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The history of Liverpool’s Chalybeate Spring at St James’ Gardens

9 months ago

The history of Liverpool’s Chalybeate Spring at St James’ Gardens
Chalybeate Spring at St James' Gardens

Tucked away near Liverpool’s iconic Anglican Cathedral lies a hidden treasure, the city’s sole natural spring.

You may have noticed the spring at St James’ Gardens in the shadow of the Liverpool Cathedral, but have you ever wondered about the story behind it?

This remarkable spring was once believed to possess incredible healing properties.

The year was 1773 when quarrymen stumbled upon the Chalybeate spring, named for the iron contained in the water. Nestled on the eastern fringes of what we now know as St James’ Gardens, just below Hope Street, this area was then a rural landscape that supplied much of the stone for the grand edifices taking shape in the city.

Chalybeate Spring at St James' Gardens
Chalybeate Spring at St James’ Gardens

The spring flowed into a basin with a capacity of approximately four gallons, and its revelation was not entirely unexpected, as veins of iron ore had already been uncovered during the quarrying process.

The medical community wasted no time in examining the spring’s properties, with Dr. Houlston publishing an essay on its virtues that very year.

He affectionately dubbed it the “Liverpool spa” and described the water as gently seeping through the veins of soft yellow stone. Houlston noted that the water possessed a cool and refreshing taste and, shortly after consumption, warmed the stomach, imparting a cordial and invigorating sensation.

Credit: St James' Cemetery website
Credit: St James’ Cemetery website

Dr. Houlston believed the spring could be most beneficial to those recovering from acute illnesses, individuals at risk of wasting away, as well as those in the early stages of diseases like slight fevers, diarrhea, diabetes, or gout.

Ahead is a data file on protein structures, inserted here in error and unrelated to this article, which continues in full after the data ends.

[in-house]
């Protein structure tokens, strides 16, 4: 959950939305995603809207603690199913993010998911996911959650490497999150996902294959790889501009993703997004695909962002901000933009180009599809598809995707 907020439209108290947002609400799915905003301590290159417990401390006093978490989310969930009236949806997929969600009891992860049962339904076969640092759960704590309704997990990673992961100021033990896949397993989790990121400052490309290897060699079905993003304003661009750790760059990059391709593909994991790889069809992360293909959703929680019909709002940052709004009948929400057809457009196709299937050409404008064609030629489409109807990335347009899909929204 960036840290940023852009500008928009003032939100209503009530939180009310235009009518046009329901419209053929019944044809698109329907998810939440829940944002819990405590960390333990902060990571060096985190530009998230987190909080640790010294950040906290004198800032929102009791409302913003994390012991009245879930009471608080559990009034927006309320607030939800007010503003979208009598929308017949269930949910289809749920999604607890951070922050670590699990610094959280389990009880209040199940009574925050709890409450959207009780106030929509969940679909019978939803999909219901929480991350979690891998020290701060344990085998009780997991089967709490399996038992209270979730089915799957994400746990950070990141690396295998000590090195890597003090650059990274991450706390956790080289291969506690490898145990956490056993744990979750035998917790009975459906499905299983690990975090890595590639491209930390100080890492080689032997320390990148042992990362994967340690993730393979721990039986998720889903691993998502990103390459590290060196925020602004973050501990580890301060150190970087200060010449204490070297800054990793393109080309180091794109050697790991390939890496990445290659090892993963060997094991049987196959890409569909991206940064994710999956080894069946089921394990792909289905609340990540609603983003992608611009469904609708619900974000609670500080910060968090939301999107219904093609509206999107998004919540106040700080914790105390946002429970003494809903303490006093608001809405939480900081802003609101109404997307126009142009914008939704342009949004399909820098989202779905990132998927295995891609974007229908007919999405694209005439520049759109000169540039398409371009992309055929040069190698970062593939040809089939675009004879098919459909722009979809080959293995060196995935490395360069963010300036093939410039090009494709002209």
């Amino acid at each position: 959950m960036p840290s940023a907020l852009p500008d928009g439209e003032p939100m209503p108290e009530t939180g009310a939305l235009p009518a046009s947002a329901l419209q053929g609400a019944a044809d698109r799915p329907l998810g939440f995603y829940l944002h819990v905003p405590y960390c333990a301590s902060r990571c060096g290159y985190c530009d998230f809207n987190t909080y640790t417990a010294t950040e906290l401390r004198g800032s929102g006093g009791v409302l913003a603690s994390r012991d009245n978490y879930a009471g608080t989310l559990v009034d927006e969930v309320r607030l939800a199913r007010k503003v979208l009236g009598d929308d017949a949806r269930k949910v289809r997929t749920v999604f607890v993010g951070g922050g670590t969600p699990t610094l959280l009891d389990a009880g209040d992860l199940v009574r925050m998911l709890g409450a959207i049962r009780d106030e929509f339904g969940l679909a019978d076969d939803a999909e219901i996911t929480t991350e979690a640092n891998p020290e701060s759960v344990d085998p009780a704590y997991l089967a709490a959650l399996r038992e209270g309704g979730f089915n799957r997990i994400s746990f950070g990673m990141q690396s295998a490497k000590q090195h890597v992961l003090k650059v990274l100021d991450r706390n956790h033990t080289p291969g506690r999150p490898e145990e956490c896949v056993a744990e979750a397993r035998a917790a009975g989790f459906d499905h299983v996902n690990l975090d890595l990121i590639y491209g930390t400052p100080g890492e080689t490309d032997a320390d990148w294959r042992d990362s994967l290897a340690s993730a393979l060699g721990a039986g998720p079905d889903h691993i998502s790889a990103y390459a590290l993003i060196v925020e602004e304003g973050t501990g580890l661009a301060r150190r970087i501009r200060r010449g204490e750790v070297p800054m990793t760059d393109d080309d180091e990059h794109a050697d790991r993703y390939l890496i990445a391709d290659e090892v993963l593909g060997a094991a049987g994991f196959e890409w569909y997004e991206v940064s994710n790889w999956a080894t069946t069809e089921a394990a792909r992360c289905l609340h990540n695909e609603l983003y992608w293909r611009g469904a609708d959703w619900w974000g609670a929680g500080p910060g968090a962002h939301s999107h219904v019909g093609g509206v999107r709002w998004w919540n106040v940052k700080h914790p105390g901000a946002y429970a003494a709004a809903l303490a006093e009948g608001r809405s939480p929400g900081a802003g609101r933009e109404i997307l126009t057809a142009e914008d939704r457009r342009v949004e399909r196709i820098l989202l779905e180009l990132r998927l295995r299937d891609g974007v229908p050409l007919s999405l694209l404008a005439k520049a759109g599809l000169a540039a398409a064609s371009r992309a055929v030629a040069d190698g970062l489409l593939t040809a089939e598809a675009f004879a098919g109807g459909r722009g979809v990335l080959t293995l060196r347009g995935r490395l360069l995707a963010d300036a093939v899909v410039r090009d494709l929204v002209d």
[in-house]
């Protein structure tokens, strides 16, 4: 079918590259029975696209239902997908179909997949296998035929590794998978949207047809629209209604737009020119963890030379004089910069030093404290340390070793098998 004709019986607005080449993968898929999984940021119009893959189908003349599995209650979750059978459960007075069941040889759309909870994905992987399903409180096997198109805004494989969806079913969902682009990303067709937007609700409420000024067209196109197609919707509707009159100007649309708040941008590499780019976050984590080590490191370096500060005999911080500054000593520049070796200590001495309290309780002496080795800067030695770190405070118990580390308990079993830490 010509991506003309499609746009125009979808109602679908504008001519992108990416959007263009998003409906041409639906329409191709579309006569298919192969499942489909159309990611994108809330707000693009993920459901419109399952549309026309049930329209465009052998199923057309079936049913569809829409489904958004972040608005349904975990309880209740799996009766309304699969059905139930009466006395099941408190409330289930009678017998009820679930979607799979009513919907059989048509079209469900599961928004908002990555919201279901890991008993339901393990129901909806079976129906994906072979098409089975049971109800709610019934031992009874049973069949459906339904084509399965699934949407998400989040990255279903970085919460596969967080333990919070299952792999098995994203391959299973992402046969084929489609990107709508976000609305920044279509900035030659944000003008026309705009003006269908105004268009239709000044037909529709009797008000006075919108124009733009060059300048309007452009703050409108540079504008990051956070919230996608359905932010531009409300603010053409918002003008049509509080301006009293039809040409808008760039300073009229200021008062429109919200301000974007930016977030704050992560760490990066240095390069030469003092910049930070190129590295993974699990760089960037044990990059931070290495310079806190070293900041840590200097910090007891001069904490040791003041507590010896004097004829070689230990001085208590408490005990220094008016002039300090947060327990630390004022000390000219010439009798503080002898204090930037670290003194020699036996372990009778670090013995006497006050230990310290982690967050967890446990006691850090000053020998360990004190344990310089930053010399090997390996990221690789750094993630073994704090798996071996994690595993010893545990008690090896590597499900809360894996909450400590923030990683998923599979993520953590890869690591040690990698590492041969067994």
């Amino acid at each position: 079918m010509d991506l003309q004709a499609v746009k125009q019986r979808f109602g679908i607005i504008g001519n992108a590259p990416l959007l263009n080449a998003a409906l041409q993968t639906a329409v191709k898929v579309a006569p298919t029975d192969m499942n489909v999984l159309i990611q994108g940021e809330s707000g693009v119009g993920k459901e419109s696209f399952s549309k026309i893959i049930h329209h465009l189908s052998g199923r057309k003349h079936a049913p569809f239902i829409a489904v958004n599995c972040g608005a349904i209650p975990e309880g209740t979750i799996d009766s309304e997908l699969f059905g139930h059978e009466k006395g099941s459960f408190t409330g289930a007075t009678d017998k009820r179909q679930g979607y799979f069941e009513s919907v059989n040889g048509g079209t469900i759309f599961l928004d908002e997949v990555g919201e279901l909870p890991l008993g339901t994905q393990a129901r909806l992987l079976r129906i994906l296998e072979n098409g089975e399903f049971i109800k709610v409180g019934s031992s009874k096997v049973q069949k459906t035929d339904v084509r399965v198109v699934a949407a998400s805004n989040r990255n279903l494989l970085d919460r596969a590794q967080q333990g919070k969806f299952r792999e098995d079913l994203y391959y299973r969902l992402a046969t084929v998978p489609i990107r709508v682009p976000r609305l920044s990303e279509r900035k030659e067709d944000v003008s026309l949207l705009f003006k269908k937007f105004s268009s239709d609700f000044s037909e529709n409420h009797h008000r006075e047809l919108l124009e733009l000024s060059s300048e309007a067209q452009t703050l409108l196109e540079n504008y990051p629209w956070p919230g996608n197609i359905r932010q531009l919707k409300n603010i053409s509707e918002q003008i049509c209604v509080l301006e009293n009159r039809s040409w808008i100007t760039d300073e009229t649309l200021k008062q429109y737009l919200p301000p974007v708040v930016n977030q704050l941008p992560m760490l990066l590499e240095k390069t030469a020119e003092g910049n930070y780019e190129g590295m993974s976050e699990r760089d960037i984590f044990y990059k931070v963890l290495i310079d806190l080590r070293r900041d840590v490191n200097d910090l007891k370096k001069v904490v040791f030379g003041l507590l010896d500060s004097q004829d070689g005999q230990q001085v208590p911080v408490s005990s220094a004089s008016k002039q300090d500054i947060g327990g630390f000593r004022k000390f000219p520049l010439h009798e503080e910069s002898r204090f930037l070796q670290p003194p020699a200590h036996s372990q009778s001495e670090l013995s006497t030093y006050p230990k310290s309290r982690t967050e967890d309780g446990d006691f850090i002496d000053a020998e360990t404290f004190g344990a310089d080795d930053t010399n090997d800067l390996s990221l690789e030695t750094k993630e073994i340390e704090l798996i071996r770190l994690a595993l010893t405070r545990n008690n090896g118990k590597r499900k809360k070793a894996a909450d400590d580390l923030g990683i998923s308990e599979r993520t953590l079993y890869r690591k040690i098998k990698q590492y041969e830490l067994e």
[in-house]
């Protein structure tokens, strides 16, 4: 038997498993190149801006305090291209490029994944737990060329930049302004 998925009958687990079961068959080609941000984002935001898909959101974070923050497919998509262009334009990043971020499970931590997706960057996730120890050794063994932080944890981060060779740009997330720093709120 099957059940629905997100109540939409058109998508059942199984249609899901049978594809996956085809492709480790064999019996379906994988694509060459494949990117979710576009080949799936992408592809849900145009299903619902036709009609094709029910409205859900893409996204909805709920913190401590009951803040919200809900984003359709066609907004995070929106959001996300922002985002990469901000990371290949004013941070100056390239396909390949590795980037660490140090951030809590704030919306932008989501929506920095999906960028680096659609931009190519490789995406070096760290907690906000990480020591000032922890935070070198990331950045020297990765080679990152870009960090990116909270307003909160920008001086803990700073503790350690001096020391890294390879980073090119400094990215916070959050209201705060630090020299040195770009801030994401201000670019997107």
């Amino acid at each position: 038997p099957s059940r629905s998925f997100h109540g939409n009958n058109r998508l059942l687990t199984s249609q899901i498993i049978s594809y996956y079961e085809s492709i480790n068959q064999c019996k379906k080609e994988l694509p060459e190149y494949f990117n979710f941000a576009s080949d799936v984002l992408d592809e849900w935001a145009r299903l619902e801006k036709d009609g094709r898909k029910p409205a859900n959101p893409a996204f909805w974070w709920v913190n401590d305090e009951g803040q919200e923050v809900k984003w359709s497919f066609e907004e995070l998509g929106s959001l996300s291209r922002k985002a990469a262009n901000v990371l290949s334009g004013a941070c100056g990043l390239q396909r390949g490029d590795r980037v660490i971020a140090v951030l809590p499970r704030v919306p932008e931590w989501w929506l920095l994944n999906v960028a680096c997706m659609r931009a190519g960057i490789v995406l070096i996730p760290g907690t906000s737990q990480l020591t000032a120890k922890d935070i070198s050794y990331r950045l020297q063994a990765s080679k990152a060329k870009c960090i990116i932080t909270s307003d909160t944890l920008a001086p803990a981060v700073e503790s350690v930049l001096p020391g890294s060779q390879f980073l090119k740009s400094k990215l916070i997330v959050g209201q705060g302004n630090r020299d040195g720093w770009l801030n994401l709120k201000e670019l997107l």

Houlston concluded that it could render individuals less susceptible to the influence of cold, damp, or putrid air, particularly during epidemics and other disease-causing factors. Regrettably, the spring’s discovery came too late to aid the town’s populace in combating the consumption outbreak of 1772, a disease found to be more deadly than initially perceived by Dr. John Bostock.

During this period, local surgeon Dr. James Worthington also made noteworthy contributions by publishing a pamphlet titled “Experiments on the Spa at Mount Zion, Near Liverpool.” In it, he praised the water’s effectiveness for addressing various conditions, including loss of appetite, nervous disorders, low spirits, headaches, stomach discomfort, rickets, and weak eyes.

Despite the insights provided by these medical professionals, few paid heed, and within two decades, the spring became entirely engulfed by bushes.

Credit: St James' Cemetery website
Credit: St James’ Cemetery website

Fortunately, it has since been restored to its former glory.

With St James’ Gardens being, supposedly, one of the most haunted sites in the whole of the UK, the Chalybeate Spring is also part of one of Liverpool’s many urban legends.

The tale of the spring water taking on a mysterious black hue originates from one such urban legend that emerged through the accounts of a group of park labourers.

Approximately forty years ago, a team of workers dedicated to the upkeep and restoration of the grounds is said to have gathered some of the spring water to brew cups of tea during their tasks.

Chalybeate Spring at St James' Gardens
Chalybeate Spring at St James’ Gardens

According to the legend, as the water was brought to a boil, a startling transformation occurred—it began to darken before their eyes.

In the retelling of this eerie incident, the labourers recounted how the once-clear water inexplicably thickened and became utterly unfit for consumption.

This peculiar occurrence was interpreted as a message from lingering spirits, cautioning the workers against extracting water from the fountain, as if the otherworldly forces themselves were urging them to refrain.

The phenomenon of the water boiling black being the influence of a spirit or ghostly presence may add intrigue, but… the black colouration that caught the attention of the gardeners could likely be attributed to the significant iron content in the spring water.

Chalybeate Spring at St James' Gardens
Chalybeate Spring at St James’ Gardens

A small plaque above the spring bears the inscription by Cuthbert Bridgewater:

Christian reader view in me,
An emblem of true charity,
Who freely what I have bestow,
Though neither heard nor seen to flow,
And I have full return from heaven,
For every cup of water given.

Reports from around 2015 suggested that the water is undrinkable due to the water being contaminated by sewage waste. We don’t suggest you try drinking from it!

If you liked the history of the Chalybeate Spring at St James’ Gardens – check out more historic stories HERE!

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